Is it ridiculous to admit the first time the word wayfinding entered my consciousness was from a Disney movie? See: Moana (n) who consequently is not a Disney princess with an animal sidekick, but rather the daughter of a Polynesian chief.
Wayfinding encompasses all of the ways in which people orient themselves in physical space and navigate from place to place.
Finding my way.
Seeking joy, practicing gratitude.
Yes, I’ve been attempting that.
Leanna Tankersley says, “We never get over being human. We don’t arrive. We don’t reach mastery. We don’t graduate in any way. We show up and participate day after day. Re-turning. Re-praying. Re-creating. Re-loving. Re-celebrating. Re-listening. Re-forgiving. Re-resting. Re-abstaining. Re-grieving. Re-breathing.”
I would add Re-finding and Re-orienting.
When so many of life’s great milestones involve some sort of end of the line tangibility: a degree, a promotion, a win, a title, a ring, parenting so often does not. We quickly learn the hard never fully dissipates, it only morph’s into a new hard. The worry may wax and wane, but it will never go away completely.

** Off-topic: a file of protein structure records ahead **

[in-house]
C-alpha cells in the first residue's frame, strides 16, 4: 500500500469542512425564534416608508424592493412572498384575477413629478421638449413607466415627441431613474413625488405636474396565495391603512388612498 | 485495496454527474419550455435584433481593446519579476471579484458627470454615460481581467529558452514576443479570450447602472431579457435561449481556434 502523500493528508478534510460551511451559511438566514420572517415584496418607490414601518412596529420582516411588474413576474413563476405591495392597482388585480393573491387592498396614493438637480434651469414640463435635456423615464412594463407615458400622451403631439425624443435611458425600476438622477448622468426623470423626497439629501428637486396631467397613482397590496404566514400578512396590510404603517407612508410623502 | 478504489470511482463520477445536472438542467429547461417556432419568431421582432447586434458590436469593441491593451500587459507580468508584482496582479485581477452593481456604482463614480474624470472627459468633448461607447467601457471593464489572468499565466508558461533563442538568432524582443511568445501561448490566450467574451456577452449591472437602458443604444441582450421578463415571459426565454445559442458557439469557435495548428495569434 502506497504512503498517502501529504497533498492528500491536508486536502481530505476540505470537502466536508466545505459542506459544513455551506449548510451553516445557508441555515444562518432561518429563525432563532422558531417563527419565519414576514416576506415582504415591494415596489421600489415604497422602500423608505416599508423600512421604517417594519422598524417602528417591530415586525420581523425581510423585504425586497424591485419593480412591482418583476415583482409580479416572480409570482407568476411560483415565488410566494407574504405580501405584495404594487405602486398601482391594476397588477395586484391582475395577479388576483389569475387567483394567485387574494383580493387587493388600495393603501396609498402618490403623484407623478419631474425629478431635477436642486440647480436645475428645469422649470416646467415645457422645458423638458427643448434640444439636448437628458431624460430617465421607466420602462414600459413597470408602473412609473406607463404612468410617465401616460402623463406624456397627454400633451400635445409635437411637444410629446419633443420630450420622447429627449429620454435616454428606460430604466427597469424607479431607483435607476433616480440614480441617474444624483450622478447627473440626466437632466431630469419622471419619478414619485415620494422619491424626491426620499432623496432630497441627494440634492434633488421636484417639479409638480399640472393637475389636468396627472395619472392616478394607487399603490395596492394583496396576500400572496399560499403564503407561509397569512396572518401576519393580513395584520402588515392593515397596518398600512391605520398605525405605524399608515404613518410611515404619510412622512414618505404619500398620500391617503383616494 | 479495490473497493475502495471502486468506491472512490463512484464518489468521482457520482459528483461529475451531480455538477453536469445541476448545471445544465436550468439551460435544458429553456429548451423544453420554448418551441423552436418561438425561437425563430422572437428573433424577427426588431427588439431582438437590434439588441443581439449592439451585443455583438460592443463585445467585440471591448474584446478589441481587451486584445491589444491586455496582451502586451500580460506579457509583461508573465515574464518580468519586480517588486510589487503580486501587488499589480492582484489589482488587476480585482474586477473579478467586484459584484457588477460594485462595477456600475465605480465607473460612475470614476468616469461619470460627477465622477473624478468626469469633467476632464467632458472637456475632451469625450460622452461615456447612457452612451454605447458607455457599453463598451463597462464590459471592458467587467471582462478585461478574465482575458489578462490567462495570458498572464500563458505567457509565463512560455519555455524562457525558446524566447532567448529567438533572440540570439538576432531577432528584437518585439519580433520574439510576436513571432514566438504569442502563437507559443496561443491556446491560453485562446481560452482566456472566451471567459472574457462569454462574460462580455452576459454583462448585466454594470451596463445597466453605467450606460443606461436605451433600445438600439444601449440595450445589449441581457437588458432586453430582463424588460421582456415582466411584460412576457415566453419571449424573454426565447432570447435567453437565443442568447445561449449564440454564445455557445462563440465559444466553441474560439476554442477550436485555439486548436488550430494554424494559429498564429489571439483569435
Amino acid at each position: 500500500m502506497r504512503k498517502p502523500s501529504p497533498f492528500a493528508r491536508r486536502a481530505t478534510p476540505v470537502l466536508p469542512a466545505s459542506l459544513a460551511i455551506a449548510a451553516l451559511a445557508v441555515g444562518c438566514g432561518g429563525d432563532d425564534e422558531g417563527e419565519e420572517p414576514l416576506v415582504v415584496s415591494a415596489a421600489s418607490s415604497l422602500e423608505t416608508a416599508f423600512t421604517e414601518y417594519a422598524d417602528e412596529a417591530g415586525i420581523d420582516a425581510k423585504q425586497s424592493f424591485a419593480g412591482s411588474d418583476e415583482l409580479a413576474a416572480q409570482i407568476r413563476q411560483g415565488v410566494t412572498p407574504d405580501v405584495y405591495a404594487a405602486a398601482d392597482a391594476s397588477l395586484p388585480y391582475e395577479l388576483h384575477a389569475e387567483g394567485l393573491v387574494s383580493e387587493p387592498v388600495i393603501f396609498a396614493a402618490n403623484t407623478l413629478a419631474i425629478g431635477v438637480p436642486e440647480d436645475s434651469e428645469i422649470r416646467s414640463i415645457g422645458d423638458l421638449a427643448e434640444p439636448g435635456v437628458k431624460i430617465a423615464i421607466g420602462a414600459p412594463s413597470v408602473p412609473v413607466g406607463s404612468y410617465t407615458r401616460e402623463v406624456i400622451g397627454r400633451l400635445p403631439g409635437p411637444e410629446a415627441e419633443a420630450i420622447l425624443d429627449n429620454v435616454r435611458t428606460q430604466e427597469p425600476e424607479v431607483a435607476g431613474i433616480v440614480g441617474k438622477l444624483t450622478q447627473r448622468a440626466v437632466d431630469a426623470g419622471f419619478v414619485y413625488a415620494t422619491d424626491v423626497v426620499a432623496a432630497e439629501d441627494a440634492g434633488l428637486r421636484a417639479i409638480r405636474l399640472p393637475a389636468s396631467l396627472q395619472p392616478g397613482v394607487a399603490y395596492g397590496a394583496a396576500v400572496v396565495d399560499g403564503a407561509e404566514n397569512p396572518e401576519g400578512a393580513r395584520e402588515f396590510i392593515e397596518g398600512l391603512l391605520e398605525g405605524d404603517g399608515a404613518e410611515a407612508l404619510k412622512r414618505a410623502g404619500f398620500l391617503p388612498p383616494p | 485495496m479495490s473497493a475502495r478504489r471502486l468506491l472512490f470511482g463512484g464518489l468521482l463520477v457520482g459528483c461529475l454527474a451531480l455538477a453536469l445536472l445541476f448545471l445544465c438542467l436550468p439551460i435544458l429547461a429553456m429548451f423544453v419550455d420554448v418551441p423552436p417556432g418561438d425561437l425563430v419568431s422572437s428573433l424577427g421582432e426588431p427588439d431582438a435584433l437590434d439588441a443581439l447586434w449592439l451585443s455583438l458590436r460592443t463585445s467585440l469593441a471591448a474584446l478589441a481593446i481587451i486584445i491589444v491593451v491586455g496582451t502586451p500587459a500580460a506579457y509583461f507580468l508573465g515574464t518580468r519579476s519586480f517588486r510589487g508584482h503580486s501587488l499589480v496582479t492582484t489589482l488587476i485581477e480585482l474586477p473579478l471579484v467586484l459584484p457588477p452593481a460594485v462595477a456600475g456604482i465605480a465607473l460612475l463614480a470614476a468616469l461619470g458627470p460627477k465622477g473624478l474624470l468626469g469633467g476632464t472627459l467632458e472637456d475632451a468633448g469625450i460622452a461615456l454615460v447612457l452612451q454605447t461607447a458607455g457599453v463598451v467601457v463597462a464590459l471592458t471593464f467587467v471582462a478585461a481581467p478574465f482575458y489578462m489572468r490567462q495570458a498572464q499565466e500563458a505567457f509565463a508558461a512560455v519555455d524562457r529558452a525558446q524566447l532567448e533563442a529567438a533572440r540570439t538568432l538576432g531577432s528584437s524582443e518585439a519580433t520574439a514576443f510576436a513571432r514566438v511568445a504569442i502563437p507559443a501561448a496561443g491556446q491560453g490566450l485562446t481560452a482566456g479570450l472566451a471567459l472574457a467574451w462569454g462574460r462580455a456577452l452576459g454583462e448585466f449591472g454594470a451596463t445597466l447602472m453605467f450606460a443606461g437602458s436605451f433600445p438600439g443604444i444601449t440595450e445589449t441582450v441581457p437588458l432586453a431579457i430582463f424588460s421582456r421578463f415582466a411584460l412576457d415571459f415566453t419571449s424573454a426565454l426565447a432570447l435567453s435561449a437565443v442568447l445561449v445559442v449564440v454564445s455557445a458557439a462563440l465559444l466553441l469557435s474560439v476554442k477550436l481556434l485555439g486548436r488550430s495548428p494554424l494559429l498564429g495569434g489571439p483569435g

Once a child is born we really do go through life as Elizabeth Stone said, with “our heart walking around outside our body.” She forgot to mention that with each child, even though your heart grows larger, it nevertheless requires further division to properly devote itself both to this new soul and the rest of your tribe.
Is it any wonder we become disoriented and lose our way?
The blessings and hardships of parenting occur hand in hand. Together, they keep us buoyed, but knocked down. We’re like those inflatable dancing promotional men that fill up with air and deflate, then fill up with air and deflate. We wrestle with the struggle that occurs right next to the blessing. We feel ungrateful if we grumble in the hard and discouraged if we worry in the joy.
We lose the simple navigation of our own emotions and become lost in the navigation of everyone else’s. Our child is sad, we are sad. Our husband is tired, we feel tired.
It’s a daunting labyrinth to wayfind through. And, it’s the surest path to angst and anxiety I’ve found. It’s careful placement of all your happiness eggs in other people’s baskets.
It’s smiling and saying it’s fine, when sometimes it’s not fine.
I only know one way through though.
If my wayfinding leads me back to the Waymaker, I have a fixed point in a spinning world. I have a lamp for my feet, and a light for my path (Psalm 119:105).
I can be distracted and pacified by a million little things, little things that bring little joys. But, when the hard comes, when I can’t turn away or bury my head in the sand, Jesus is the only way through.
He is the Waymaker. And I keep finding and re-finding my way back to Him.
Here is our 2018 in pictures. Precious little pieces of my heart, walking around outside my body.
Blessings to you and your family for a healthy and happy 2019.